Effects of Pre-Workout Nutrition on Recovery
Some of the more recent research on recovery nutrition actually looks at the effects of consuming carbohydrate and/or protein immediately before a workout. The goal was to see what the effects on recovery might be as measured by certain body markers. A 2001 study by Tipton et al. had participants ingest a combination of carbohydrate and essential amino acids (35g protein, 6g amino acids) immediately prior to or immediately following a resistance-training workout. Researchers observed that the effect on net protein status (breakdown versus synthesis) was greater when the supplement was ingested before exercise as opposed to after.
Another study conducted by Willoughby et al. in 2007 looked more specifically at the effects of pre-workout consumption of protein and amino acids versus carbohydrates. Willoughby had participants complete 4 days per week of relatively heavy lifting (3 sets of 6-8 reps at 85-90% 1RM) over a 10-week period. The participants were assigned to either a 20g protein group (14g whey and casein plus 6g free amino acids) or a 20g carbohydrate group, ingested before and after the workout for a total of either 40g protein or 40g carbohydrate per day. What he found was the group that ingested the protein experienced greater increases in body mass, fat-free mass, strength, and had generally up-regulated markers of muscle synthesis and anabolism.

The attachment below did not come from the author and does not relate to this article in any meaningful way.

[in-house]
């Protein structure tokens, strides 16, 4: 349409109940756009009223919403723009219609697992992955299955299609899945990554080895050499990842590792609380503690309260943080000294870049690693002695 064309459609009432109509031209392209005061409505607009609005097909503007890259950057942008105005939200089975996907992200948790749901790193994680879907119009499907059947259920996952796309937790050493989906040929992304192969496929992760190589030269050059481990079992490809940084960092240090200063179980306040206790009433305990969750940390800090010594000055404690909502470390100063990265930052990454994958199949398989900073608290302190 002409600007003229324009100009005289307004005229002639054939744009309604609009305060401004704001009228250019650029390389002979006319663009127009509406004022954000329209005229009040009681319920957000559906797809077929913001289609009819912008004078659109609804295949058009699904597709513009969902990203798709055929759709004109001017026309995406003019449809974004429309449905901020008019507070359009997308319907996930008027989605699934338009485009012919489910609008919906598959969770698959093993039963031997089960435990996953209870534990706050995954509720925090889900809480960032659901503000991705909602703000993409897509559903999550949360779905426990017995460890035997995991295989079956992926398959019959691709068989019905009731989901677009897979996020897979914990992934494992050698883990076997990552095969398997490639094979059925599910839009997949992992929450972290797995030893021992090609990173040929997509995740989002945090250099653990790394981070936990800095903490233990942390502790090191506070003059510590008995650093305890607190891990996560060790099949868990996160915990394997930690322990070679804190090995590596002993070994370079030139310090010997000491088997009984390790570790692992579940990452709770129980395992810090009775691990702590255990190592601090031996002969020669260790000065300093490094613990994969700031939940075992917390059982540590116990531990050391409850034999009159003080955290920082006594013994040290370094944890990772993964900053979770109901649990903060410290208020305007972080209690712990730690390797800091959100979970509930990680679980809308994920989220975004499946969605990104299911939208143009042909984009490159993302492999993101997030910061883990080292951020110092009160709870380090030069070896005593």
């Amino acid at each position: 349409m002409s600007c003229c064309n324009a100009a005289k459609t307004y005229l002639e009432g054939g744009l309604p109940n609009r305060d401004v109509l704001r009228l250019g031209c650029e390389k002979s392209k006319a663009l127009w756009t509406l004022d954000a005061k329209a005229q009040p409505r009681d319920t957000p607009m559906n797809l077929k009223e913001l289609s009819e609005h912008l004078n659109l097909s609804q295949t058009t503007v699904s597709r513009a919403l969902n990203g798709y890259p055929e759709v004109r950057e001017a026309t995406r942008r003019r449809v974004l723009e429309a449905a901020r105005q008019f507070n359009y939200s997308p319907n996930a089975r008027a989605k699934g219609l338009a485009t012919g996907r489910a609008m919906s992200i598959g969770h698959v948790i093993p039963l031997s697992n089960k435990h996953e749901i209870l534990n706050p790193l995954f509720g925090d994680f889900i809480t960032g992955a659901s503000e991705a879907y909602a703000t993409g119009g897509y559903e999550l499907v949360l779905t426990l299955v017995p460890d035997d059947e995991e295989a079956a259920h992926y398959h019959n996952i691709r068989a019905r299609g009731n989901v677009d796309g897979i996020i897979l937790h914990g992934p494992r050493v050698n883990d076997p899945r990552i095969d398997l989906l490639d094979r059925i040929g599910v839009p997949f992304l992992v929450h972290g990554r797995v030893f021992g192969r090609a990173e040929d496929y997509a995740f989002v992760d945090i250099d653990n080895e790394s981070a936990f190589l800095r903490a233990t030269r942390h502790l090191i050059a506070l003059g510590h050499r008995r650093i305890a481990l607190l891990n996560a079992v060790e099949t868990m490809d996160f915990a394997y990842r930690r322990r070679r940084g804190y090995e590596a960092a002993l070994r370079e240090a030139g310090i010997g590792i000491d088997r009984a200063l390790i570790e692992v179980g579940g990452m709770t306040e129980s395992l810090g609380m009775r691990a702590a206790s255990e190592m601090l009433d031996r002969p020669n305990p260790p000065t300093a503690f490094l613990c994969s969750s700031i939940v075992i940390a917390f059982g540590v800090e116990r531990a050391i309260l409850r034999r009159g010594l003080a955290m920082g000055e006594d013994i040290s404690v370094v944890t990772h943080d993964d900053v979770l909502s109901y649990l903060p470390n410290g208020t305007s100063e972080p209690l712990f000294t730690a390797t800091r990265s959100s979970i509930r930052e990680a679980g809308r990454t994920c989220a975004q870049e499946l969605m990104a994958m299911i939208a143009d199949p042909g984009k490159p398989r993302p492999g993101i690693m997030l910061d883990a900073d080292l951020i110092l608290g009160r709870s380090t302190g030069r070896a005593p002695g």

Getting It Done
These are just two studies that show what you eat before your workout may significantly affect your performance in the gym and ultimately fitness gains over time. By nature many athletes tend to think of nutrition as secondary to a workout, but coaches and trainers know that you don’t get stronger while working out, you get stronger while resting after your workout. What you put in your body is one factor that can have a major impact on the gains you see.
When it comes to what you actually eat to get this nutrition, there are limitless choices. One of the biggest things that supplements (as used in these studies) provide is convenience, and the ability to dial-in nutrient values specifically to your needs. If you are working out in the morning, it can be time consuming to prepare whole-food pre- and post-workout nutrition options, not to mention can be difficult to comfortably ingest them before a workout. For me there is greater value in getting the nutrients that will benefit my body in a convenient, easy to consume, and time efficient way versus the alternative of potentially foregoing nutrition due to inconvenience or laziness.